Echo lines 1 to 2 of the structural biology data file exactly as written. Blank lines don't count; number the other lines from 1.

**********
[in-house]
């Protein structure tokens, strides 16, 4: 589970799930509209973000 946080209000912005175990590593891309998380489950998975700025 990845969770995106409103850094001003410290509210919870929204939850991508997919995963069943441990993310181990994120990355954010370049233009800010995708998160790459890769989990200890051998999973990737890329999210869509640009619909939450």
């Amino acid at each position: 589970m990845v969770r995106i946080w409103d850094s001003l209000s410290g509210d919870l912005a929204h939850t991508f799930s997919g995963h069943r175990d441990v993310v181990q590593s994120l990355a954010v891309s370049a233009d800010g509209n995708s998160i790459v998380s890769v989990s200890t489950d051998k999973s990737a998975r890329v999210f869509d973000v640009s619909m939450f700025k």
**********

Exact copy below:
[in-house]
């Protein structure tokens, strides 16, 4: 589970799930509209973000 946080209000912005175990590593891309998380489950998975700025 990845969770995106409103850094001003410290509210919870929204939850991508997919995963069943441990993310181990994120990355954010370049233009800010995708998160790459890769989990200890051998999973990737890329999210869509640009619909939450």